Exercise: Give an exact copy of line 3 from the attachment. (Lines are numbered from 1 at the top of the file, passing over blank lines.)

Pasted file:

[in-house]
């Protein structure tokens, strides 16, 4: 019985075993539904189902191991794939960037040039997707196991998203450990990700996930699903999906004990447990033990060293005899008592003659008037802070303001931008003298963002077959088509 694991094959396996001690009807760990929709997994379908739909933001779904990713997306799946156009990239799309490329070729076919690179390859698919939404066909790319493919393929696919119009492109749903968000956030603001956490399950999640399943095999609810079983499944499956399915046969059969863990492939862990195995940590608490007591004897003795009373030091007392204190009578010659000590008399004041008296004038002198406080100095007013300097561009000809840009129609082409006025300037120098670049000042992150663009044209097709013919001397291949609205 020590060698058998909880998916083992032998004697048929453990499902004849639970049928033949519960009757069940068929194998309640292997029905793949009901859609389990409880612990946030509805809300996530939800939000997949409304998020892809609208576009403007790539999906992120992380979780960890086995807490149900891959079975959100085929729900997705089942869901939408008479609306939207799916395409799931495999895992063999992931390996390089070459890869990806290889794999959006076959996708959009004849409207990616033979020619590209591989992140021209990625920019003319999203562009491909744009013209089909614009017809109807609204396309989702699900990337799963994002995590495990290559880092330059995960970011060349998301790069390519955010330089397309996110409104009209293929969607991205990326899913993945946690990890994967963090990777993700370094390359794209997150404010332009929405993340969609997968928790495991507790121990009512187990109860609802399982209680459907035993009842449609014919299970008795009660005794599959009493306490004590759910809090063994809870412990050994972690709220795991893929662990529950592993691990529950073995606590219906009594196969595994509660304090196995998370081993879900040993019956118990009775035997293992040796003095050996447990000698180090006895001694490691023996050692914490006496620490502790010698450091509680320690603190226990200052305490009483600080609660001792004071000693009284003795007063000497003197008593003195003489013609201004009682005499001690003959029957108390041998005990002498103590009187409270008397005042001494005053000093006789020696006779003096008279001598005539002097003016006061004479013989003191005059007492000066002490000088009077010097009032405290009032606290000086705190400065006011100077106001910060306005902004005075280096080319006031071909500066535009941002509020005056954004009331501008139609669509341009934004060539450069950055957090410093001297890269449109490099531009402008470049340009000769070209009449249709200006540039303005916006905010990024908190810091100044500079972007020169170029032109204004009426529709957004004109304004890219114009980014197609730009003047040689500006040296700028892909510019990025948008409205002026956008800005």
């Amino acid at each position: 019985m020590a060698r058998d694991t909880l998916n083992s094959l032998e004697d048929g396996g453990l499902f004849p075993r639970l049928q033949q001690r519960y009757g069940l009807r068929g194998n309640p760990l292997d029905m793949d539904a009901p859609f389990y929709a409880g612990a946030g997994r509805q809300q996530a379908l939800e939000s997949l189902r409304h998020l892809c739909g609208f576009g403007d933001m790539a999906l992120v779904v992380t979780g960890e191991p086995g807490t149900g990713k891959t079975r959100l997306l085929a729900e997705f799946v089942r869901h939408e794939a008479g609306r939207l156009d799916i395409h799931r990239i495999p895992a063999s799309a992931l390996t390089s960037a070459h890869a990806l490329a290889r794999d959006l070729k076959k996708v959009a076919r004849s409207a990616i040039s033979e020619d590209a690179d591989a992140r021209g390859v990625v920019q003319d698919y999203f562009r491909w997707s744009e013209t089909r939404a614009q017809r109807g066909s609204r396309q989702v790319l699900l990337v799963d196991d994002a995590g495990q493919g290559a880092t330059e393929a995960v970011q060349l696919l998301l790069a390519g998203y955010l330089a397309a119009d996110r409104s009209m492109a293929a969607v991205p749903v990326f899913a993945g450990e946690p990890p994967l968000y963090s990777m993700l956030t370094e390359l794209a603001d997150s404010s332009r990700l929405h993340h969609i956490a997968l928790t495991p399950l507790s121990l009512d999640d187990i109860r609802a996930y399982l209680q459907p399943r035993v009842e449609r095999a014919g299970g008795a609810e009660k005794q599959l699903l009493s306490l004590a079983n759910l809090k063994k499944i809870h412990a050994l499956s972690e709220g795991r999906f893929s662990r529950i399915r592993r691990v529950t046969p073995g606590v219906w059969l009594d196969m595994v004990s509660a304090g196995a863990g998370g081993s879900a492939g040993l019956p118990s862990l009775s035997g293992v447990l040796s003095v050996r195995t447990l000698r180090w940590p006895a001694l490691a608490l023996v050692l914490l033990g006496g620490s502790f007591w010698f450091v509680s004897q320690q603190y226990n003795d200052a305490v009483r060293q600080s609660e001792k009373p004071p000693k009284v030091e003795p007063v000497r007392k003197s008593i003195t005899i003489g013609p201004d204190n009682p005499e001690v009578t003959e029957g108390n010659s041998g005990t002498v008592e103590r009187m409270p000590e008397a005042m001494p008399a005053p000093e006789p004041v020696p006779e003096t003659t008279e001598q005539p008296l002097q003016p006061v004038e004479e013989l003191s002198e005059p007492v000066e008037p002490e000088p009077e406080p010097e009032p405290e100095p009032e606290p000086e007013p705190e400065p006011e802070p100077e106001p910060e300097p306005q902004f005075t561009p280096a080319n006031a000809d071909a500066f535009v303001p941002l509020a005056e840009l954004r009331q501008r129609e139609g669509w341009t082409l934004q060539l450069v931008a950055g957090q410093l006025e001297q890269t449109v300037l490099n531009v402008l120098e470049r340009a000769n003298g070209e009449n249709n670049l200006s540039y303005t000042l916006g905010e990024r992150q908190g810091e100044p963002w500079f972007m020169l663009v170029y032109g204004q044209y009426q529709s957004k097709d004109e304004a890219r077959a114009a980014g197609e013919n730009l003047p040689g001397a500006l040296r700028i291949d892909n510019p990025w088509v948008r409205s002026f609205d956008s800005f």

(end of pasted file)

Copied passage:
């Amino acid at each position: 019985m020590a060698r058998d694991t909880l998916n083992s094959l032998e004697d048929g396996g453990l499902f004849p075993r639970l049928q033949q001690r519960y009757g069940l009807r068929g194998n309640p760990l292997d029905m793949d539904a009901p859609f389990y929709a409880g612990a946030g997994r509805q809300q996530a379908l939800e939000s997949l189902r409304h998020l892809c739909g609208f576009g403007d933001m790539a999906l992120v779904v992380t979780g960890e191991p086995g807490t149900g990713k891959t079975r959100l997306l085929a729900e997705f799946v089942r869901h939408e794939a008479g609306r939207l156009d799916i395409h799931r990239i495999p895992a063999s799309a992931l390996t390089s960037a070459h890869a990806l490329a290889r794999d959006l070729k076959k996708v959009a076919r004849s409207a990616i040039s033979e020619d590209a690179d591989a992140r021209g390859v990625v920019q003319d698919y999203f562009r491909w997707s744009e013209t089909r939404a614009q017809r109807g066909s609204r396309q989702v790319l699900l990337v799963d196991d994002a995590g495990q493919g290559a880092t330059e393929a995960v970011q060349l696919l998301l790069a390519g998203y955010l330089a397309a119009d996110r409104s009209m492109a293929a969607v991205p749903v990326f899913a993945g450990e946690p990890p994967l968000y963090s990777m993700l956030t370094e390359l794209a603001d997150s404010s332009r990700l929405h993340h969609i956490a997968l928790t495991p399950l507790s121990l009512d999640d187990i109860r609802a996930y399982l209680q459907p399943r035993v009842e449609r095999a014919g299970g008795a609810e009660k005794q599959l699903l009493s306490l004590a079983n759910l809090k063994k499944i809870h412990a050994l499956s972690e709220g795991r999906f893929s662990r529950i399915r592993r691990v529950t046969p073995g606590v219906w059969l009594d196969m595994v004990s509660a304090g196995a863990g998370g081993s879900a492939g040993l019956p118990s862990l009775s035997g293992v447990l040796s003095v050996r195995t447990l000698r180090w940590p006895a001694l490691a608490l023996v050692l914490l033990g006496g620490s502790f007591w010698f450091v509680s004897q320690q603190y226990n003795d200052a305490v009483r060293q600080s609660e001792k009373p004071p000693k009284v030091e003795p007063v000497r007392k003197s008593i003195t005899i003489g013609p201004d204190n009682p005499e001690v009578t003959e029957g108390n010659s041998g005990t002498v008592e103590r009187m409270p000590e008397a005042m001494p008399a005053p000093e006789p004041v020696p006779e003096t003659t008279e001598q005539p008296l002097q003016p006061v004038e004479e013989l003191s002198e005059p007492v000066e008037p002490e000088p009077e406080p010097e009032p405290e100095p009032e606290p000086e007013p705190e400065p006011e802070p100077e106001p910060e300097p306005q902004f005075t561009p280096a080319n006031a000809d071909a500066f535009v303001p941002l509020a005056e840009l954004r009331q501008r129609e139609g669509w341009t082409l934004q060539l450069v931008a950055g957090q410093l006025e001297q890269t449109v300037l490099n531009v402008l120098e470049r340009a000769n003298g070209e009449n249709n670049l200006s540039y303005t000042l916006g905010e990024r992150q908190g810091e100044p963002w500079f972007m020169l663009v170029y032109g204004q044209y009426q529709s957004k097709d004109e304004a890219r077959a114009a980014g197609e013919n730009l003047p040689g001397a500006l040296r700028i291949d892909n510019p990025w088509v948008r409205s002026f609205d956008s800005f």